Alternatively, you could just be much more aware that no matter how much you revise something, you’re eventually going to forget the nitty-gritty details and will have to come back to it and revise when you need it again. This applies to everyone. No one in the workplace is going to demand that you take a random pop quiz on your knowledge of nomenclature. Seriously - and even if they did they would have to give you fair warning. The real reason for eduction is to test that you are able to learn and apply new things - the only thing you take away from this is an enhanced understanding of learning and re-learning over and over again. It’s about finding the right resources and knowing where to look for them, of team building and fostering working relationships and getting a feel that this is the thing that I want to do for your working life - that you can actually see yourself being employed to study and apply this information (not forcibly remember stuff to blurt out onto paper for an hour) because it is interesting or you get a good feeling seeing something work better than it did before. That’s it - this mindset was passed onto me from a professor with 40 years in the field of food chemistry so I’m not alone in that. He never touched the field of his thesis after he got his doctorate and did something completely different in food science after that. So while you’re learning valuable skills in the lab and you remember all the basics at the end of the day It’s just a piece of paper that proves to your employer that you have the ability to apply the information that you’ve been given.

I think it is a common feeling. Imposter syndrome seems big in the sciences. 

Here is how I ultimately feel about education: The value of your education is really not knowing nomenclature or any of that or memorizing things. It is about being able to go back and understand what you read (articles, textbooks, etc). You’re getting a new kind of literacy, not just a new set of facts. (I feel like thecraftychemist has said this in a different set of words.)

Also, for anybody feeling this way I highly suggest that you read “Forgive Me, Scientists, for I Have Sinned.” Professors feel this way, students feel this way, professionals feel this way.

I know that no matter how many grants I get or scholarships or how much praise I get from my PI or our graduate students, I still feel like I just lucked into and I get very confused by their praise. It happens.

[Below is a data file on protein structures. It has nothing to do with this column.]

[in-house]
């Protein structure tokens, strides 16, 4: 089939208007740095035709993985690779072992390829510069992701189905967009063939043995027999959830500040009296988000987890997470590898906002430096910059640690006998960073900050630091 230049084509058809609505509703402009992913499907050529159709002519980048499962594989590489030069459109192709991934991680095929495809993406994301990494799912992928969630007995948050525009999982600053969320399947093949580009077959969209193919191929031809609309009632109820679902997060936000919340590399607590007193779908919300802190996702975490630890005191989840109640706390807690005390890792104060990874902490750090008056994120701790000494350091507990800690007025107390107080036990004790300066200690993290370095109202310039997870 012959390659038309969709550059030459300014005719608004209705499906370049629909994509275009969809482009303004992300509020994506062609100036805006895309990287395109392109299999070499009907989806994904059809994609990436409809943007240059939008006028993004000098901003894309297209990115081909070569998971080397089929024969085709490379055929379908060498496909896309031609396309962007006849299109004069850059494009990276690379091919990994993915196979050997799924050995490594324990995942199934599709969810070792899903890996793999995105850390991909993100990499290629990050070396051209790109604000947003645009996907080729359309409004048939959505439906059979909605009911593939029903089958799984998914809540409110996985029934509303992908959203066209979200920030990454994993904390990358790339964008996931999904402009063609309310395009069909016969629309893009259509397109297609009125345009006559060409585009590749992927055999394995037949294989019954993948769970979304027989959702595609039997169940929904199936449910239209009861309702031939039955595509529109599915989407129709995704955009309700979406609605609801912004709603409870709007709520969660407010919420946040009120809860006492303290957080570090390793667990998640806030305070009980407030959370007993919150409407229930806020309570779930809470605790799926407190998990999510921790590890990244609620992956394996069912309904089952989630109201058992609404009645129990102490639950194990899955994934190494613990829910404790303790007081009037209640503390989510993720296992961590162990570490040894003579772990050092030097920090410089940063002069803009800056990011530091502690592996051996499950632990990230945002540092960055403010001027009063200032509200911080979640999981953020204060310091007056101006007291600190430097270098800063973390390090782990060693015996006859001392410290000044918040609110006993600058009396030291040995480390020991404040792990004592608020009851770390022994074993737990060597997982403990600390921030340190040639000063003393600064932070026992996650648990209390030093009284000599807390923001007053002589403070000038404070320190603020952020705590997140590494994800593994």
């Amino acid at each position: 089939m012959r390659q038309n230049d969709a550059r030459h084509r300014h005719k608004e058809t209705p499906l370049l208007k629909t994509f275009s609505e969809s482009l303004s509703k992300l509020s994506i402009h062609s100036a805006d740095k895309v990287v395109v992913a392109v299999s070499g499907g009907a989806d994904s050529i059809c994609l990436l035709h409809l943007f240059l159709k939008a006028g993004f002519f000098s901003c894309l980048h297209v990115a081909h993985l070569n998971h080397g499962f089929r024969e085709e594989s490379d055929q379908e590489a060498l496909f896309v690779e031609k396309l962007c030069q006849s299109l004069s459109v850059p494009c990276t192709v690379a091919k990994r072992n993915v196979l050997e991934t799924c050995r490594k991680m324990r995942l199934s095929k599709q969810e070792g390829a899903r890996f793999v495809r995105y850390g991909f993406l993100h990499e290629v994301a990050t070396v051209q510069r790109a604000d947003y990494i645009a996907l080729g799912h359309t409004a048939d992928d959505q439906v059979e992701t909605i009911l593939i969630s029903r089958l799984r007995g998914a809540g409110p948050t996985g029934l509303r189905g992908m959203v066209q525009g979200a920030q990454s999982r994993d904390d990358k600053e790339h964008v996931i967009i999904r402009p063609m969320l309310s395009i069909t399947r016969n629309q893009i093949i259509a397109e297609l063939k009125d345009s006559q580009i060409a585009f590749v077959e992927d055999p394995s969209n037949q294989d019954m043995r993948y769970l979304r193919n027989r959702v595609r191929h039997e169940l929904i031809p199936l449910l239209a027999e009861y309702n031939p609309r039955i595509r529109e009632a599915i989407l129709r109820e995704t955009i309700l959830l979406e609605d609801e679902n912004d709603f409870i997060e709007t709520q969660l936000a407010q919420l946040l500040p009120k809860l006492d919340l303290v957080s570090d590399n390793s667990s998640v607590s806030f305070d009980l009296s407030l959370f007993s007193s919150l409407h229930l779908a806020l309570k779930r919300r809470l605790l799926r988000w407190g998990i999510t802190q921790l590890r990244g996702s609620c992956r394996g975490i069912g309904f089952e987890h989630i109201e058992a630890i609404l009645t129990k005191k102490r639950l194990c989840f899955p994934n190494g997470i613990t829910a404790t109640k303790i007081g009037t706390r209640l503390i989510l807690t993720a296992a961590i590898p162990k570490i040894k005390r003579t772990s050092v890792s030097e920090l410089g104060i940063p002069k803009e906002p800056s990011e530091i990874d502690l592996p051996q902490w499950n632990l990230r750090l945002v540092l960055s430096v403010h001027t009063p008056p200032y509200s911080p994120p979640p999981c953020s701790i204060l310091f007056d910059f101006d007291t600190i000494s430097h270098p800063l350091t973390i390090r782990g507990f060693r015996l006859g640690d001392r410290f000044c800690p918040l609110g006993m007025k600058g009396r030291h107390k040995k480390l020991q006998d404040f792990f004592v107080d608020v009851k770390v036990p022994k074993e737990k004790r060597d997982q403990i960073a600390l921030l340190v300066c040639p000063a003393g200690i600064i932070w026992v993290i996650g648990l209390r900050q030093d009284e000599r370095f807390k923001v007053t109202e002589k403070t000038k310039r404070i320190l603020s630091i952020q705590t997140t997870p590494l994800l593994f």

Fake it til’ you make it, I guess. 

jtotheizzoe:

compoundchem:

Today, a look at the contributing compounds to ‘old book smell’, and the origins of the less well researched ‘new book smell’: http://wp.me/p4aPLT-hV

Books don’t get old. They get better.

What make glue sticky?
nighthart001 nighthart001 Said:

compoundchem:

This is on the face of it a pretty simple question, but the chemistry behind it is actually a little complicated. It’s also complicated further by the fact that different glues will work in different ways.

As one example, superglue contains the chemicals from the cyanoacrylate family, one of which, methyl cyanoacrylate, is shown below. This chemical rapidly polymerises (forms long chains) with other molecules of itself when it comes into contact with moisture - even the moisture in the air is enough to start this process. The polymerisation bonds the joined surfaces together. So, when you get superglue on your skin, the ‘stickiness’ is caused by the polymerisation, set off by the moisture in your skin.

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Other types of glue can stick things together in different ways. Even an object that feels smooth will have a very rough surface on a molecular level, and liquid glue can seep into microscopic cracks in an object’s surface. ‘Mechanical bonding’ sticks the two objects together as the glue hardens within these crevices.

Intermolecular forces also play a part in the ‘stickiness’ of glue, in particular Van der Waals forces. Electrons in molecules are mobile, and at any point in time there could potentially be more electrons at one end of the molecule than at the other. This leads to what we call a ‘temporary dipole’ - meaning the molecule has one slightly positively charged end, and one slightly negatively charged end. Because electrons in molecules are constantly moving, temporary dipoles are constantly being created. 

If molecules with temporary dipoles get close enough to other molecules, they can create temporary dipoles in those molecules too. These are known as ‘induced dipoles’. In order for this to occur though, the molecules have to be very close together, no more than a few angstroms. An angstrom is a unit of measurement equal to 0.00000001cm. This is why glue being wet is important - so it can spread and flow to ensure this close contact. So, molecules in the adhesive can induce temporary dipoles in the molecules of the surface it is sticking to, increasing the strength of mechanical bonding.

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This is as much as I’ve been able to dig up on the subject. If anyone has anything else to add, I’d be very interested to hear it!

References & Further Reading